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The ANZAC Legend.

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The ANZAC Legend ANZAC stands for Australian and New Zealand Army Corps. The soldiers in those forces quickly became known as ANZACS, and the pride they soon took in that name endures to this day. The ANZAC legend began with the landing at Gallipoli on April 25 1915, signaling the start of the disastrous Dardanelles campaign on the Turk Peninsula. This campaign saw thousands of ANZAC fatalities before its conclusion in January 1916. Significantly, the ANZAC legend is the result of a devastating loss, rather than a great victory. The soldiers are remembered for maintaining courage and determination under hopeless conditions. The ANZAC legend owes much to wartime correspondents who used the Gallipoli landing to generate a specifically Australian hero. ...read more.


Beyond the military campaign, the ANZAC soldiers represented the ethos of their rural Australian background. The values of equality, good humor and mateship were transplanted to the situation in Turkey. It is easy to understand why the ANZAC legend became so popular. The Gallipoli campaign was described as the baptism of the newly federated Australia, and a chance for Australian soldiers to prove themselves to the world. They were not ultimately victorious, but the soldiers came to represent the character traits of the new country: fit and healthy, duty bound and courageous, good humored and egalitarian. The ANZAC image allowed Australians to both demonstrate loyalty to Britain, and claim an identity of their own. ...read more.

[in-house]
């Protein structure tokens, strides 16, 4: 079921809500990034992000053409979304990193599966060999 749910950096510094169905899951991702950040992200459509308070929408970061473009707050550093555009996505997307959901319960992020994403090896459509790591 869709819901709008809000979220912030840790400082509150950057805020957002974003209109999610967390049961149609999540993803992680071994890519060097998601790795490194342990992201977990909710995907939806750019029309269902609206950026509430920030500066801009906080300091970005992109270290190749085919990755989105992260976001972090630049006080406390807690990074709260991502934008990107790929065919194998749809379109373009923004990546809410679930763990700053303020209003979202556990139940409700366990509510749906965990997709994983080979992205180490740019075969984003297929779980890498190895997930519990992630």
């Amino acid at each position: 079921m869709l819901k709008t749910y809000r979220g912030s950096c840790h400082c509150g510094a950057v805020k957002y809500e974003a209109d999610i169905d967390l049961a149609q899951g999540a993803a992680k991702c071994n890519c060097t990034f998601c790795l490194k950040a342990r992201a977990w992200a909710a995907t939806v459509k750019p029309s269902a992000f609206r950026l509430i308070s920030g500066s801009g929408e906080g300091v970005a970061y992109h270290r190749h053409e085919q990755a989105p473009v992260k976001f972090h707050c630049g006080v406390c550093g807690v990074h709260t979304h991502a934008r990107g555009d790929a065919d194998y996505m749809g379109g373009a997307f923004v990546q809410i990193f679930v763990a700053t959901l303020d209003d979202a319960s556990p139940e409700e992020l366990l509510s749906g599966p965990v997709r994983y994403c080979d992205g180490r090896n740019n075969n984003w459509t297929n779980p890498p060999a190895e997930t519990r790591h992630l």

Equally, the Australian equality and irreverence for authority meant that many thought that they were not model soldiers. Indeed, some have contended that it was often used as a mask for the real fear and cowardice of war. Perhaps the strongest criticism leveled at the ANZAC image is its exclusiveness. Undeniably white and masculine, it denies women, migrants and Aborigines any share in its image of Australian identity. Despite its acknowledged inaccuracies, the ANZAC legend continues to be an enduring and endearing representation of Australia. Some suggest this is because, in an increasingly secular society, the ANZAC image provides a focus for belief in a higher ideal, that is, in the sacrifice of self for the benefit of a greater good. The ANZAC attributes still appeal to a sports-loving, anti-authoritarian culture where mateship still holds pride of place. ...read more.

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